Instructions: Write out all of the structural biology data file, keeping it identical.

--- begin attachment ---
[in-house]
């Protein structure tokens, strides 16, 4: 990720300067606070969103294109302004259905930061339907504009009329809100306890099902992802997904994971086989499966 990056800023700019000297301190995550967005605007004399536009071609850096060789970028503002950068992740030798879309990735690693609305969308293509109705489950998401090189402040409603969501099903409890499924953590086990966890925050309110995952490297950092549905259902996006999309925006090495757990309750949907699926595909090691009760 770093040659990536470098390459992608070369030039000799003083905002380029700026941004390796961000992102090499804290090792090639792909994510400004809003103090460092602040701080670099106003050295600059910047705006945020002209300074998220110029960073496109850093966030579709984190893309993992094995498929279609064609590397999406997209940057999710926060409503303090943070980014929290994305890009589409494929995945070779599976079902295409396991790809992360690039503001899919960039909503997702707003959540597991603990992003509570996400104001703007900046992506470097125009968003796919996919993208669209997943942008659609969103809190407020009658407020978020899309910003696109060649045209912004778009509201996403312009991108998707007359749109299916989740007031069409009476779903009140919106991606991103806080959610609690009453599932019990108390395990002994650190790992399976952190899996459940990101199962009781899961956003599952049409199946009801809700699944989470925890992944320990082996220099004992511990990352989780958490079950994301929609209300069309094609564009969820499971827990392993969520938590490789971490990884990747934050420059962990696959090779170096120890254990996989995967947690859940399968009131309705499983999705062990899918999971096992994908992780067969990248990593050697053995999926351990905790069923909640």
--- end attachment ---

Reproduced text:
[in-house]
């Protein structure tokens, strides 16, 4: 990720300067606070969103294109302004259905930061339907504009009329809100306890099902992802997904994971086989499966 990056800023700019000297301190995550967005605007004399536009071609850096060789970028503002950068992740030798879309990735690693609305969308293509109705489950998401090189402040409603969501099903409890499924953590086990966890925050309110995952490297950092549905259902996006999309925006090495757990309750949907699926595909090691009760 770093040659990536470098390459992608070369030039000799003083905002380029700026941004390796961000992102090499804290090792090639792909994510400004809003103090460092602040701080670099106003050295600059910047705006945020002209300074998220110029960073496109850093966030579709984190893309993992094995498929279609064609590397999406997209940057999710926060409503303090943070980014929290994305890009589409494929995945070779599976079902295409396991790809992360690039503001899919960039909503997702707003959540597991603990992003509570996400104001703007900046992506470097125009968003796919996919993208669209997943942008659609969103809190407020009658407020978020899309910003696109060649045209912004778009509201996403312009991108998707007359749109299916989740007031069409009476779903009140919106991606991103806080959610609690009453599932019990108390395990002994650190790992399976952190899996459940990101199962009781899961956003599952049409199946009801809700699944989470925890992944320990082996220099004992511990990352989780958490079950994301929609209300069309094609564009969820499971827990392993969520938590490789971490990884990747934050420059962990696959090779170096120890254990996989995967947690859940399968009131309705499983999705062990899918999971096992994908992780067969990248990593050697053995999926351990905790069923909640």